- Pesticides: The use of pesticides in agriculture is one human-driven factor that negatively impacts pollinators like queen butterflies. Exposure to pesticides can weaken their immune systems and hinder their reproduction.
- Alkaloid Levels: Queen butterflies may indirectly face risks due to the plants they rely on for survival. Specifically, some plants, such as milkweed, contain toxic alkaloids, which could impact the butterflies feeding on them.
|Threat to Queen Butterfly
Efforts to conserve queen butterflies and their habitats must address these threats through awareness and environmentally friendly practices.
Fun Facts and Additional Information
- The Queen Butterfly is closely related to the Monarch Butterfly.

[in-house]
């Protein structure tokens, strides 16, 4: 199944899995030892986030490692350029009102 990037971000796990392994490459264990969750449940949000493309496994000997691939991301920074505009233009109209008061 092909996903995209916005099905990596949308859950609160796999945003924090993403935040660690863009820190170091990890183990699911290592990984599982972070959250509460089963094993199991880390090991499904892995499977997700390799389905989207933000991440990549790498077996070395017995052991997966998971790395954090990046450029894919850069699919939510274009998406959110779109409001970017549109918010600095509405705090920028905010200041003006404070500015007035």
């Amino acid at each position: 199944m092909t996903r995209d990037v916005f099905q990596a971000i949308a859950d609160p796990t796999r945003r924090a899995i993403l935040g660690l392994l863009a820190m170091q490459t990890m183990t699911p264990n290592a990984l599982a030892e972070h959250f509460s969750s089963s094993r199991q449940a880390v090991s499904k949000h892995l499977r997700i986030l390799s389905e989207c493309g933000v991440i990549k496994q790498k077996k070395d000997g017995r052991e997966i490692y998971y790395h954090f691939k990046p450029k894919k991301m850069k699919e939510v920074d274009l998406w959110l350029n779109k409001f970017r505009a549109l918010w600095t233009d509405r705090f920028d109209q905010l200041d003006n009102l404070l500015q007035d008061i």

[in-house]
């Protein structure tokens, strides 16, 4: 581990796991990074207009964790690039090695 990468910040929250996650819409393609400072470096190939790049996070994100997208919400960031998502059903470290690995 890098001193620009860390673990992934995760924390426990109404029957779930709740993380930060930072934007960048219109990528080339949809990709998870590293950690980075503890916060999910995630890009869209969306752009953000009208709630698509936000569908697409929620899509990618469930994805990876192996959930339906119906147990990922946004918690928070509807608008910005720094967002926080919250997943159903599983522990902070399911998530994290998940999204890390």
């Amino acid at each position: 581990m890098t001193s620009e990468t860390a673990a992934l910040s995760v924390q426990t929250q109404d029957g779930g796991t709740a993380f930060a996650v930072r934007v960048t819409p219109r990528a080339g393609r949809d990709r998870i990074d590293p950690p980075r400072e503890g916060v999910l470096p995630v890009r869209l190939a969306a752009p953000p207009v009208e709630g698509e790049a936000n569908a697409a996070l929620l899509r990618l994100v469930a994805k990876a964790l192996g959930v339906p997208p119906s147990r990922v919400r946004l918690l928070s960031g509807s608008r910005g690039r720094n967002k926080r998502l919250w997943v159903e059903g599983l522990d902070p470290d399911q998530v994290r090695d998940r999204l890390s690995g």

- They belong to the milkweed butterfly family.
Queen and Monarch butterflies have similar appearances. They can be distinguished by a few differences:
- Queens have lighter orange wings.
- Their black wing veins are thinner.
Queens are also known for their fascinating behaviors:
- They exhibit territorial behavior.
- They are known to chase other butterflies away.
Food for both Queens and Monarchs:
- Larvae feed on milkweed plants.
- Adult butterflies drink nectar from flowers.
Queen butterflies share similar benefits and challenges with Monarchs:
- They help with pollination.
- Their presence indicates a healthy ecosystem.
- They have a limited food source (milkweed).
- They are vulnerable to habitat loss and pesticides.
Comparing Queen and Monarch butterflies:
|Light orange wings
|Bright orange wings
|Thin black veins
|Thick black veins
|Egg, larva, pupa, adult